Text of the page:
Commentary | U.N. Space Group: Is It Worth the Effort?

by

The United Nations Group of Governmental Experts on Transparency and Confidence-Building Measures in Outer Space Activities is expected to finalize its recommendations in July. The group comprises members nominated by 15 states: the United States, United Kingdom, France, Russia, China, Brazil, Chile, Italy, Kazakhstan, Nigeria, Romania, South Africa, South Korea, Sri Lanka and Ukraine, working under the chairmanship of the Russian expert.

Since the group was established in 2011, it has done wider consultations with many state parties and nongovernmental organizations. Members have attended important seminars to get the sense of the wider spectrum of views. They also asked for proposals from all concerned agencies by April 29. Now, with these inputs in hand, followed by further discussions during the group’s third and final meeting, in July, it is expected that the final outcome with respect to transparency and confidence-building measures will soon be made available to the U.N. for further action.

In earlier meetings of the group on the nature of such measures, it was decided that they would be nonlegally binding and voluntary. At present it appears that the pattern of global thinking on devising a space regime is to accommodate certain states and avoid confrontation. In short, even after five decades of the existence of satellite systems in space, the global community in general appears not to be ready for a progressive space mechanism.

There could be various reasons for this, but before debating those details it is important to have some broad sense of why there is a need for such a space regime.

  • Particularly in the 21st century, satellite systems are central to various human activities. Naturally any disturbance to satellite operations, due to natural reasons or intentional tampering, directly affects various human actions.
  • From space debris to asteroids to meteors there are different kinds of space hazards. There is a need for advance warning to address such threats.
  • Investments by a few states in anti-satellite (ASAT) and space weapons are likely to lead to weaponization of space. This could eventually bring about a space arms race, which needs to be avoided.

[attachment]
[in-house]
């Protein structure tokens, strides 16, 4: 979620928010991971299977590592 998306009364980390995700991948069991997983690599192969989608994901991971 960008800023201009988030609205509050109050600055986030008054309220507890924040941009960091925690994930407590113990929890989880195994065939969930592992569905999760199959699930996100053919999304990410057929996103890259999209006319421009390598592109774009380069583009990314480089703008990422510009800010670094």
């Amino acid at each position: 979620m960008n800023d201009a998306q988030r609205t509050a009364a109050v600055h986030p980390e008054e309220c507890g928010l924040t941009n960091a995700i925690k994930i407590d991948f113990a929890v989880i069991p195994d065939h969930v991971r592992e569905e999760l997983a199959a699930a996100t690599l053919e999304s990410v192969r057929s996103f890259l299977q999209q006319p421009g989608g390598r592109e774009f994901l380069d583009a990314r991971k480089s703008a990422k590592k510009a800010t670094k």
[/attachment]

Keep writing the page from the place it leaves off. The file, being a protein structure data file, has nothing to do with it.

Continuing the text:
All of these possibilities indicate that in order to avert any possible mishap in space leading to wider security anxieties, it is necessary to establish the global rule of law. Such law should be just and transparent.

It is important to note that space is no longer an exclusive domain for state actors. Increasing participation of private players highlights the necessity of an open regime where there should be no place for any surprises in regards to space activities. What is vital is to maintain the peaceful nature of space activities, and this is possible only with transparency and the formulation of a binding mechanism. Certain recent events demand the creation of an austere regime.

In spite of various genuine efforts by the United Nations for many years, no acceptable space mechanism has yet been found, mainly because few states are keen for any accountability in space as it is not vital to their individual interests. Acts such as banning weaponization of space could adversely impact the missile defense policies of a few states. Also, some states appear to be reluctant to make some of their space programs public. For the last few years the United States has undertaken three mysterious flights of the X-37B spaceplane (a robotic craft with a single flight lasting for many months) but has refused to divulge their purpose. China has yet to come clean in regards to its ASAT policies since it conducted its first ASAT test in January 2007. Only recently it was reported that China conducted a test of its Dong Ning-2 ASAT missile May 13, but again there is no clarity. There are also issues in regards to policies on ground-based satellite interceptors, jamming technologies, etc.

Presently, only 11 states have the capacity to launch satellites in space, but close to 50 have their own satellites in orbit. Almost all states view satellite technology as important to their socioeconomic development. Secrecy on the part of a few states in regards to their activities in space is detrimental to the health of various satellites. Hence, it is in the long-term interest of all budding space powers to demand the formulation of a responsible space regime.

It is important to have an ambitious policy response mechanism to address various activities related to space. If a few states are resistant to accountability, then other states should come together and form an impartial and legally binding space regime. In general, no U.N. regime has found 100 percent acceptability among the member states. The process of regime establishment has always been long and strenuous. Over a period of time various states understand the value of a transparent regime. It is time to choose effectiveness over accommodation.

 

Ajey Lele is a research fellow at India’s Institute for Defence Studies and Analyses and author of the book “Asian Space Race: Rhetoric or Reality?”